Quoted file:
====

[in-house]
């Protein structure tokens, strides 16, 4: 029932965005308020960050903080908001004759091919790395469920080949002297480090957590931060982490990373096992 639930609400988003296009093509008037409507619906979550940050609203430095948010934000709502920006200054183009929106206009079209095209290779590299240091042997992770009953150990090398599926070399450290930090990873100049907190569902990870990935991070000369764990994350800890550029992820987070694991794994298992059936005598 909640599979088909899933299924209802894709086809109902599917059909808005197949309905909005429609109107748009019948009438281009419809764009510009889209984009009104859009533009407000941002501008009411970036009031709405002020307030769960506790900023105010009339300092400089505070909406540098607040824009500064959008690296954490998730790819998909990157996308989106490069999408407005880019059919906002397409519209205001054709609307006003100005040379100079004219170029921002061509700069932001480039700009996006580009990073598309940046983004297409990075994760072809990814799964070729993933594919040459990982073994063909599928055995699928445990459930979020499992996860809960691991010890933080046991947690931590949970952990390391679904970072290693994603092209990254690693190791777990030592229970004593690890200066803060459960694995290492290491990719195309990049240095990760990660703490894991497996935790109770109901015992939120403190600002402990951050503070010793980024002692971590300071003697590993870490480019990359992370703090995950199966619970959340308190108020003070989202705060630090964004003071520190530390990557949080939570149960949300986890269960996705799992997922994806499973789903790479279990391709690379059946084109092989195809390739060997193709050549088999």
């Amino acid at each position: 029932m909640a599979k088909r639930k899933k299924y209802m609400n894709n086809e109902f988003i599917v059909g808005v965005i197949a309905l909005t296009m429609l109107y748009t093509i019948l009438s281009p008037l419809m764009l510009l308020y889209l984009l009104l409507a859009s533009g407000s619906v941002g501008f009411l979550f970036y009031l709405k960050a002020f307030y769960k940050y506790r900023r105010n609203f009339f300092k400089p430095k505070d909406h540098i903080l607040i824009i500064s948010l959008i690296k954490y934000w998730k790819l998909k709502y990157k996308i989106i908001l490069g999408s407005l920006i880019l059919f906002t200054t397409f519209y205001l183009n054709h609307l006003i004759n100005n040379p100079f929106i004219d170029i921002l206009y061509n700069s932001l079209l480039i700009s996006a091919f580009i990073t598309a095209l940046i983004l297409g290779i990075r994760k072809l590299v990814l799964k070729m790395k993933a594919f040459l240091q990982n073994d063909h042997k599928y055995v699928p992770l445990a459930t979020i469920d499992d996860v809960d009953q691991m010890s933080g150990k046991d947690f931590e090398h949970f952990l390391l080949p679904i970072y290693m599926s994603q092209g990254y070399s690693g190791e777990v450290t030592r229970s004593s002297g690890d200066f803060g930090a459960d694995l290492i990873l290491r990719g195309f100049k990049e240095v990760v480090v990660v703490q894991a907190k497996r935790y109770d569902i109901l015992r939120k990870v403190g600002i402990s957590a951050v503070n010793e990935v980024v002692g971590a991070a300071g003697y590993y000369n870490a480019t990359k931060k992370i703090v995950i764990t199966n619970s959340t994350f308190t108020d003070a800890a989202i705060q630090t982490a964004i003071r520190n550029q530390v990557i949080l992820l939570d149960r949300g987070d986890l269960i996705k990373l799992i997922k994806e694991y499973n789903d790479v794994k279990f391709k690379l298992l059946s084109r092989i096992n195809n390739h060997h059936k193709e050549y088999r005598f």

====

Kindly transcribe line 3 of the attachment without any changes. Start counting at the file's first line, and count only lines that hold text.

């Amino acid at each position: 029932m909640a599979k088909r639930k899933k299924y209802m609400n894709n086809e109902f988003i599917v059909g808005v965005i197949a309905l909005t296009m429609l109107y748009t093509i019948l009438s281009p008037l419809m764009l510009l308020y889209l984009l009104l409507a859009s533009g407000s619906v941002g501008f009411l979550f970036y009031l709405k960050a002020f307030y769960k940050y506790r900023r105010n609203f009339f300092k400089p430095k505070d909406h540098i903080l607040i824009i500064s948010l959008i690296k954490y934000w998730k790819l998909k709502y990157k996308i989106i908001l490069g999408s407005l920006i880019l059919f906002t200054t397409f519209y205001l183009n054709h609307l006003i004759n100005n040379p100079f929106i004219d170029i921002l206009y061509n700069s932001l079209l480039i700009s996006a091919f580009i990073t598309a095209l940046i983004l297409g290779i990075r994760k072809l590299v990814l799964k070729m790395k993933a594919f040459l240091q990982n073994d063909h042997k599928y055995v699928p992770l445990a459930t979020i469920d499992d996860v809960d009953q691991m010890s933080g150990k046991d947690f931590e090398h949970f952990l390391l080949p679904i970072y290693m599926s994603q092209g990254y070399s690693g190791e777990v450290t030592r229970s004593s002297g690890d200066f803060g930090a459960d694995l290492i990873l290491r990719g195309f100049k990049e240095v990760v480090v990660v703490q894991a907190k497996r935790y109770d569902i109901l015992r939120k990870v403190g600002i402990s957590a951050v503070n010793e990935v980024v002692g971590a991070a300071g003697y590993y000369n870490a480019t990359k931060k992370i703090v995950i764990t199966n619970s959340t994350f308190t108020d003070a800890a989202i705060q630090t982490a964004i003071r520190n550029q530390v990557i949080l992820l939570d149960r949300g987070d986890l269960i996705k990373l799992i997922k994806e694991y499973n789903d790479v794994k279990f391709k690379l298992l059946s084109r092989i096992n195809n390739h060997h059936k193709e050549y088999r005598f």